What is eSafety?
At its simplest level, eSafety means being safe on the internet. We also include the safe use of technology in this as well as it is continuing to evolve at such as rapid rate.
Why is eSafety important?
Increasingly, children are using the internet away from desktops at home or school, whether on a mobile or a tablet. This means it has become more likely that children will be subjected to online bullying or inappropriate content, and more likely that they will come into contact with people who may have malicious intent.
Despite parents doing all they can to prevent their children accessing potentially dangerous content, a report by the UK Safer Internet Centre revealed that 70% of young people aged between 8 and 17 had seen images and videos not suitable for their age group online, while a fifth of the 1,500 young people questioned said they had received an image or video that aimed to bully them.
What do you do at school to promote eSafety?
Online safety was introduced into all key stages of the curriculum in 2012, with schools required to teach children about how to stay safe online from the age of 5. The various levels of guidance are aimed at different age groups, ensuring all ages understand the risks and are able to alert an adult should they be concerned about someone's behaviour online or feel they are being targeted by cyber bullies. Cyber-bullying forms an important part of our anti-bullying work in school. All children attend half termly eSafety assemblies and eSafety forms an important part of both our People in the Know curriculum and our ICT curriculum.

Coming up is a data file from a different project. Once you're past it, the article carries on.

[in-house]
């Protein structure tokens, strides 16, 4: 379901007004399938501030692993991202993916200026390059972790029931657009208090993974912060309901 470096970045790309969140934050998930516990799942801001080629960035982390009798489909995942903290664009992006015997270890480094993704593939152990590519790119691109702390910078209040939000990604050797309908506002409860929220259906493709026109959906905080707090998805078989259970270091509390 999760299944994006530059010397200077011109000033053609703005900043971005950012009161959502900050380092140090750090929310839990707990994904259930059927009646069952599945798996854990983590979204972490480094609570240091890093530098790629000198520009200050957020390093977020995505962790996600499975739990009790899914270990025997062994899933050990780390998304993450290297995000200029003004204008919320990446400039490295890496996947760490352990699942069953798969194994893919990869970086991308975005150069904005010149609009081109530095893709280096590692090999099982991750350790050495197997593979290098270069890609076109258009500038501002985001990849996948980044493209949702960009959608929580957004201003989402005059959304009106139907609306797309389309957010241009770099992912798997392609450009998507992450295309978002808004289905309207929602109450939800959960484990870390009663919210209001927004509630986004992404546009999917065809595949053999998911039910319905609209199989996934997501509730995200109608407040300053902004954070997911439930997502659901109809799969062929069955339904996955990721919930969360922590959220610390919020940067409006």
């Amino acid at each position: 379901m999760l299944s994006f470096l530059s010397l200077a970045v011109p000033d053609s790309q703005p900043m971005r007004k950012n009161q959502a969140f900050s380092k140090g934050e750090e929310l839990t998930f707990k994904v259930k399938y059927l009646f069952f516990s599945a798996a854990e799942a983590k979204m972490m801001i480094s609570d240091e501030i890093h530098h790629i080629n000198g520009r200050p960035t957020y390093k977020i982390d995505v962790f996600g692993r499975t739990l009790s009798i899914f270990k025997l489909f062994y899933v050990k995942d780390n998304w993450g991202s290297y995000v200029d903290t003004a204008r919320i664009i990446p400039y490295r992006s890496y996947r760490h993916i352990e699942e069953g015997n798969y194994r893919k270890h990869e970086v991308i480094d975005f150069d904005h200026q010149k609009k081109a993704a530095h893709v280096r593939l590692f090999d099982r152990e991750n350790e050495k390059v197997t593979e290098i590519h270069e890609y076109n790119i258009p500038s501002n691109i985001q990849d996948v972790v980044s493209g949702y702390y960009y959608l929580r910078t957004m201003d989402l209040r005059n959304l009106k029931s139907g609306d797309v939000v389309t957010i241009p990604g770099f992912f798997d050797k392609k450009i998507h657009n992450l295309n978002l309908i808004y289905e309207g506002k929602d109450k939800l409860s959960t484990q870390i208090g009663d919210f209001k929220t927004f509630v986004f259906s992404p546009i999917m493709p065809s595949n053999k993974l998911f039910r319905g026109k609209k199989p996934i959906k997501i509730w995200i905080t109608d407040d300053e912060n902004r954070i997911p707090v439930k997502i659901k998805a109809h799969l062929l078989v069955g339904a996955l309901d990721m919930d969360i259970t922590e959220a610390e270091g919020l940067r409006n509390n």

What could we be doing at home to promote eSafety?
Although e-safety is listed by Ofsted as one area in which schools must take responsibility, it's also important that parents and carers take the matter seriously, ensuring their children are protected against the dangers online. Parents, carers, family members and other adults should ensure they are aware of what children are doing online and should have processes in place to check children are using the internet and connected devices safely. As is the case with educational staff, parents should take the time to learn about e-safety and how to deal with situations when they arise. Being aware of, and adhering to, online age restrictions is also a really important step parents and carers can take to keep their children safe. On a similar note, it is important guardians are aware of age restrictions of popular digital games, like Fortnite and Call of Duty, which should not be played by primary -aged children.
What should I do if I have a concern about my child’s online activity?
Do your research. Talk to them—address it head on and ensure appropriate online-restrictions are in place. Talk to school if you need our help.